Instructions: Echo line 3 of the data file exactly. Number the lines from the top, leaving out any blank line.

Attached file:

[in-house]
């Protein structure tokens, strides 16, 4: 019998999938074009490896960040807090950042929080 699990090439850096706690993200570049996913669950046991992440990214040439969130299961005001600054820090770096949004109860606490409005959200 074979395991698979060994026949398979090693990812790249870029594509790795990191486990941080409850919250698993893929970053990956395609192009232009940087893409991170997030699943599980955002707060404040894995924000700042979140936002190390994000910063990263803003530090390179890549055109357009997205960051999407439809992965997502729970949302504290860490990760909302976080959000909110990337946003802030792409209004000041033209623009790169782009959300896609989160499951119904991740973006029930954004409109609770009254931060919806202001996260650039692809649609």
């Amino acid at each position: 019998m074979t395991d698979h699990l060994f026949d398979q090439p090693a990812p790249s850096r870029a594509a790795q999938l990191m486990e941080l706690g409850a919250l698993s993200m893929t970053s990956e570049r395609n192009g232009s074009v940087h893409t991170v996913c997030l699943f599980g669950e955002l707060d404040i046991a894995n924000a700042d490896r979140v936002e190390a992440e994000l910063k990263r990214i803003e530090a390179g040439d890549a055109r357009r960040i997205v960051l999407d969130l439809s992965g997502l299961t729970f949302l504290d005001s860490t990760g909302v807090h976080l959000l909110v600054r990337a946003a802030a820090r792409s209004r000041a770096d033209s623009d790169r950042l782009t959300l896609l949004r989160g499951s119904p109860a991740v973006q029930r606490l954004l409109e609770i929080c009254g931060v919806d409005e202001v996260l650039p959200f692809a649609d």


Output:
């Amino acid at each position: 019998m074979t395991d698979h699990l060994f026949d398979q090439p090693a990812p790249s850096r870029a594509a790795q999938l990191m486990e941080l706690g409850a919250l698993s993200m893929t970053s990956e570049r395609n192009g232009s074009v940087h893409t991170v996913c997030l699943f599980g669950e955002l707060d404040i046991a894995n924000a700042d490896r979140v936002e190390a992440e994000l910063k990263r990214i803003e530090a390179g040439d890549a055109r357009r960040i997205v960051l999407d969130l439809s992965g997502l299961t729970f949302l504290d005001s860490t990760g909302v807090h976080l959000l909110v600054r990337a946003a802030a820090r792409s209004r000041a770096d033209s623009d790169r950042l782009t959300l896609l949004r989160g499951s119904p109860a991740v973006q029930r606490l954004l409109e609770i929080c009254g931060v919806d409005e202001v996260l650039p959200f692809a649609d």